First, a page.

For example, if tables have multipart keys, there can be many input and output columns but there must be an equal number of both, since the engine internally feeds the output back into the input or vice versa. The transitive derived table may be arbitrarily complex.

We may have an application that returns extra information about a step. This could, for example, be a metric of distance. In such a case, a column which is not designated as either input nor output and is not a t_step () function call, will simply be returned as is.

The result set of a transitive subquery will either have one row for each state reached, or have one row for each step on the path to each state reached.

The first example returns only the ends of the paths, i.e., directly and indirectly known person ids. It does not return for each returned id how this person is known, through which set of connections. The second example returns a row for each step on each path. Steps will be returned if the selection has t_step () calls or columns that are neither input or output.

The forms of t_step are:

  • t_step ( <column number> )

    This returns the value that the column, one of the columns designated as input, has at this step. The input or output columns themselves, if there is a condition on them, look equal to the condition. This allows seeing intermediate values of input columns on a path.

  • t_step ( 'step_no' )

    This returns the ordinal number of the step on the path. Step 0 corresponds to the input variables being at the value seen in the enclosing query. Step 1 is one removed from this. Step numbering is assigned as if evaluating from input to output.

Consider this:

              T_IN ( 1 ) 
              T_OUT ( 2 ) 
              T_MIN ( 0 ) 
              T_DISTINCT                            p1, 
                                    T_STEP ( 1 ) AS via, 
                            T_STEP ( 'path_id' ) AS path , 
                            T_STEP ( 'step_no' ) AS step 
       FROM knows)                                          AS k 
WHERE p1 = 1 ;
P1    P2    VIA    PATH    STEP
1     1     1      0       0
1     3     1      1       0
1     3     3      1       1
1     2     1      2       0
1     2     2      2       1
1     4     1      3       0
1     4     2      3       1
1     4     4      3       2

This returns four paths, all starting at 1: the path from 1 to 1; the path from 1 to 2; the path from 1 to 3; and the path from 1 to 2 to 4. The path column has values from 0 to 3, distinguishing the four different paths returned. The p1 column is the start of the path, thus always 1 since this is given in the outer query. The p2 column is the end of the path. The via column is the value of p1 at the intermediate step. The step number where via is equal to p1 is 0. The next step number is 1. At the highest step number of each path, p2 and via are the same.

Now, let us do this in reverse:

              T_IN ( 1 ) 
              T_OUT ( 2 ) 
              T_MIN ( 0 ) 
              T_DISTINCT                           p1 ,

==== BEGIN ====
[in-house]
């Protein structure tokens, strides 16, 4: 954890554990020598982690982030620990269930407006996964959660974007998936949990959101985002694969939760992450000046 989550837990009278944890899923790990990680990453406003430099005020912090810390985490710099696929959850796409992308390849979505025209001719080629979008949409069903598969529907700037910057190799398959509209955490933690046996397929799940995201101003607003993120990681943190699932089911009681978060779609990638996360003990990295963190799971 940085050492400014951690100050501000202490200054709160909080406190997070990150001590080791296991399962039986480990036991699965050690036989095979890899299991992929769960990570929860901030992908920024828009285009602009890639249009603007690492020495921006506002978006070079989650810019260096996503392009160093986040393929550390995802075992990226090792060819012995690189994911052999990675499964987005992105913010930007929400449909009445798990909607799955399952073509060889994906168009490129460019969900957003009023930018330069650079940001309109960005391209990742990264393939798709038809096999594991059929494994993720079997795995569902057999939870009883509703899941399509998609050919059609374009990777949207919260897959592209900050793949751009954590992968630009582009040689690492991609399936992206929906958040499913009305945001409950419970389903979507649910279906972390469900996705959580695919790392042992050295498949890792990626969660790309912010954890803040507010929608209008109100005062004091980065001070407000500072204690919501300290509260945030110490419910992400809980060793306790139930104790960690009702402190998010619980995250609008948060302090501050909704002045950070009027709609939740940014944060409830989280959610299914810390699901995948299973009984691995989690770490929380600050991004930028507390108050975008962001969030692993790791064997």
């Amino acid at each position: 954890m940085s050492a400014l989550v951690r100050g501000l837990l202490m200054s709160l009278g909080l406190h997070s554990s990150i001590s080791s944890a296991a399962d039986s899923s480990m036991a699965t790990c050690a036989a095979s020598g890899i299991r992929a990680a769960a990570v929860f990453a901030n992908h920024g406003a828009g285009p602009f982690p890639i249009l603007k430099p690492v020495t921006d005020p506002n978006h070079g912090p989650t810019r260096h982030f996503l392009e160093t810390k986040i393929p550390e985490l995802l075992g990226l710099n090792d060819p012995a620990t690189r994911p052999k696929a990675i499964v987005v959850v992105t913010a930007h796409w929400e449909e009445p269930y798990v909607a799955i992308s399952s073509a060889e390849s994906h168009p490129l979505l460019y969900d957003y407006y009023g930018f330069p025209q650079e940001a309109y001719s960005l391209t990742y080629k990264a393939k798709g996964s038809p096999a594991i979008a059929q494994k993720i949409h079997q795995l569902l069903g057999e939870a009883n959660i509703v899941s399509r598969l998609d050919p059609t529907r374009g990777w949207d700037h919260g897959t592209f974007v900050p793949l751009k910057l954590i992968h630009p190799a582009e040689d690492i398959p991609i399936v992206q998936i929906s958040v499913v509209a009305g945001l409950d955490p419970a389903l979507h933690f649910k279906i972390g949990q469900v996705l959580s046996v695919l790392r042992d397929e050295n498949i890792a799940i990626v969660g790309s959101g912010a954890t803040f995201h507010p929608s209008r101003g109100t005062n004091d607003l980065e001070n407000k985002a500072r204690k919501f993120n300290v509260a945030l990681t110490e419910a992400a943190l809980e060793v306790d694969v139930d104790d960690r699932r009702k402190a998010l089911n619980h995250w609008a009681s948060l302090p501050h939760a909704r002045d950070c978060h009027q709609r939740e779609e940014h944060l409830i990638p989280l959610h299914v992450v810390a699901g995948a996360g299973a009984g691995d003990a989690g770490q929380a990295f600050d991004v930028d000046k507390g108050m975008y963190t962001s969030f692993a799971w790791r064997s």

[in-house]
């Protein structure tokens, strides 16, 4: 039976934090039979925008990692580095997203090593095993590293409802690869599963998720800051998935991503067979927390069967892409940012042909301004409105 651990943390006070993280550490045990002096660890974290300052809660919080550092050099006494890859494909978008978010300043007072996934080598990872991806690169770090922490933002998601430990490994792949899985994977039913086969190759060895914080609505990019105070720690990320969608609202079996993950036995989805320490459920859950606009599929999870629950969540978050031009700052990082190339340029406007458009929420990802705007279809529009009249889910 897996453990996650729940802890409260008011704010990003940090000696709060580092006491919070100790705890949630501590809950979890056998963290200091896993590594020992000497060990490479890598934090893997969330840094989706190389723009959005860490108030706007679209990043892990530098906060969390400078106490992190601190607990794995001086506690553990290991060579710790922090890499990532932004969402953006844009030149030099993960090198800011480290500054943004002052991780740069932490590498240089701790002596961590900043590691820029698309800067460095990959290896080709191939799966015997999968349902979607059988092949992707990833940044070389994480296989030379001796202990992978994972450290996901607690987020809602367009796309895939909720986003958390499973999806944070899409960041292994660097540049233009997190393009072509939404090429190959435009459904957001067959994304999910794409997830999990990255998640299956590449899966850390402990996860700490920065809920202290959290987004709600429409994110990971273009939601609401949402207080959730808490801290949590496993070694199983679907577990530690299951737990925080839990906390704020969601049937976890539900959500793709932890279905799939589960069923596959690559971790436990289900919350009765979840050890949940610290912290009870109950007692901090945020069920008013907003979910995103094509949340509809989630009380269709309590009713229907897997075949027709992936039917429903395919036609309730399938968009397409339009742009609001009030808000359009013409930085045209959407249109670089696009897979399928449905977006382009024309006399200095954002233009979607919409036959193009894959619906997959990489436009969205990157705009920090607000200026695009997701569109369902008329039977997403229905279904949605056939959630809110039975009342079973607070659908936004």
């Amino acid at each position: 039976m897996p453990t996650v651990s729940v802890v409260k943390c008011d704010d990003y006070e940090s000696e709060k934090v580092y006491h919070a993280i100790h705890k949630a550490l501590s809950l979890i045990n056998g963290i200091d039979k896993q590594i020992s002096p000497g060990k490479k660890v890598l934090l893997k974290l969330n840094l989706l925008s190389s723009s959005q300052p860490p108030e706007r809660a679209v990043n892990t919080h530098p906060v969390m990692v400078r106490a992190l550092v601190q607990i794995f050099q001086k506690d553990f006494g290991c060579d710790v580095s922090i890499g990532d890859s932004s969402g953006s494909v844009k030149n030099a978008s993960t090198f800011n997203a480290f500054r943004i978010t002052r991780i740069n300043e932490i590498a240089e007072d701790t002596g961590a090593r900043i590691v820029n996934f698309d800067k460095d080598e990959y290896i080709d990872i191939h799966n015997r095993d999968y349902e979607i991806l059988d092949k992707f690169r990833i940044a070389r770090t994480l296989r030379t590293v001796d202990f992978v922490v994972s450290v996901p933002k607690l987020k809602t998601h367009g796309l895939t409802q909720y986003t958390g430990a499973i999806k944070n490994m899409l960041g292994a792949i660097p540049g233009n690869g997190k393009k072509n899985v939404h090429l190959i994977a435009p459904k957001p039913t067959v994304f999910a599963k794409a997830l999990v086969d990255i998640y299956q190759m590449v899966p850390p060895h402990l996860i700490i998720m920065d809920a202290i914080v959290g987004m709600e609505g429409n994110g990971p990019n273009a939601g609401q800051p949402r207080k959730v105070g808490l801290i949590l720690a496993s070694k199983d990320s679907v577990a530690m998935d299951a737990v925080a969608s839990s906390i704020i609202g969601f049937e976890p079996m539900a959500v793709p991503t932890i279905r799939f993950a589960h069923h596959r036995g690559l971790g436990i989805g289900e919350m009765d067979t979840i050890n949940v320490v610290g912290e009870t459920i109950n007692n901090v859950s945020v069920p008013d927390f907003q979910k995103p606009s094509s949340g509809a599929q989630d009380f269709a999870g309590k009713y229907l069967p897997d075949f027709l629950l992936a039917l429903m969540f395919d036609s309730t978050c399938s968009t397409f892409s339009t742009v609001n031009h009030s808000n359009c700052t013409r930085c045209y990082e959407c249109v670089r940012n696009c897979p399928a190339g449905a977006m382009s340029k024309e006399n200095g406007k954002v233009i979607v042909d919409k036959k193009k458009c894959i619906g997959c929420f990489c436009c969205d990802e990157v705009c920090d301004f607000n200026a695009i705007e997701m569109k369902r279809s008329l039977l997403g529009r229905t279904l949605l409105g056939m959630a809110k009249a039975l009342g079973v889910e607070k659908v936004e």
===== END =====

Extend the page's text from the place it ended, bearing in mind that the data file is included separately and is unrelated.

p2 , 
                                   T_STEP ( 1 ) AS via , 
                           T_STEP ( 'path_id' ) AS path , 
                           T_STEP ( 'step_no' ) AS step 
       FROM knows)                                         AS k 
WHERE p2 = 4 ;
P1    P2    VIA    PATH    STEP
4     4     4      0       0
2     4     2      1       0
2     4     4      1       1
1     4     1      2       0
1     4     2      2       1
1     4     4      2       2

We give an initial value to p2 and leave p1 free. Now we get three paths: the path from 4 to 4; from 2 to 4; and from 1 to 2 to 4. We enumerate the steps as if counting from input to output, albeit internally the evaluation order is the reverse. Again, step number 0 has the via column equal to p1 and the highest numbered step has via equal to p2.

Descriptions of Transitive Options

  • T_MIN (INTNUM) - This means that paths shorter than the number are not returned. In the examples above, we had t_min at 0, so that a path of zero length (i.e., where the first output equals the outer conditions for the inputs) was also returned.

  • T_MAX (INTNUM) - This gives a maximum length of path. Paths that exceed this step threshold are not returned. A value of 1 means that the subquery is evaluated once, i.e., the outputs of the first evaluation are not fed back into the inputs. Specifying a minimum of 0 and a maximum of 1 means an optional JOIN. Specifying t_min and t_max both as 1 means an ordinary derived table.

  • T_DISTINCT - This means that if a binding of input columns is produced more than once, only the first is used; i.e., the same point is not traversed twice even if many paths lead to it.

  • T_EXISTS - Only one path is generated and returned.

  • T_NO_CYCLES - If a path is found that loops over itself (i.e. a next step has the input values equal to the input values of a previous step on the path), the binding is ignored.

  • T_CYCLES_ONLY - Only paths that have a cycle (i.e., input values of a subsequent step equal the input values of a previous step on the same path) are returned.

  • T_SHORTEST_ONLY - If both ends of the path are given, the evaluation stops at the length of path where the first solution is found. If many paths of equal length are found, they are returned, but longer paths are not sought.

  • T_IN (column_ordinal_positions) - This specifies which column is to be used to indicate the source (or IN) t node.

  • T_OUT (column_ordinal_positions) - This specifies which column is to be used to indicate the destination (or OUT) t node.

  • T_DIRECTION INTNUM - A value of 0 (default) means that the SQL optimizer decides which way the transitive subquery is evaluated. 1 means from input to output, 2 from output to input, 3 from both ends. Supposing we are looking at how two points are related, it makes sense to start expanding the transitive closure at both ends. In the above example, this would be going from p1 to p2 on one side and from p2 to p1 on the other.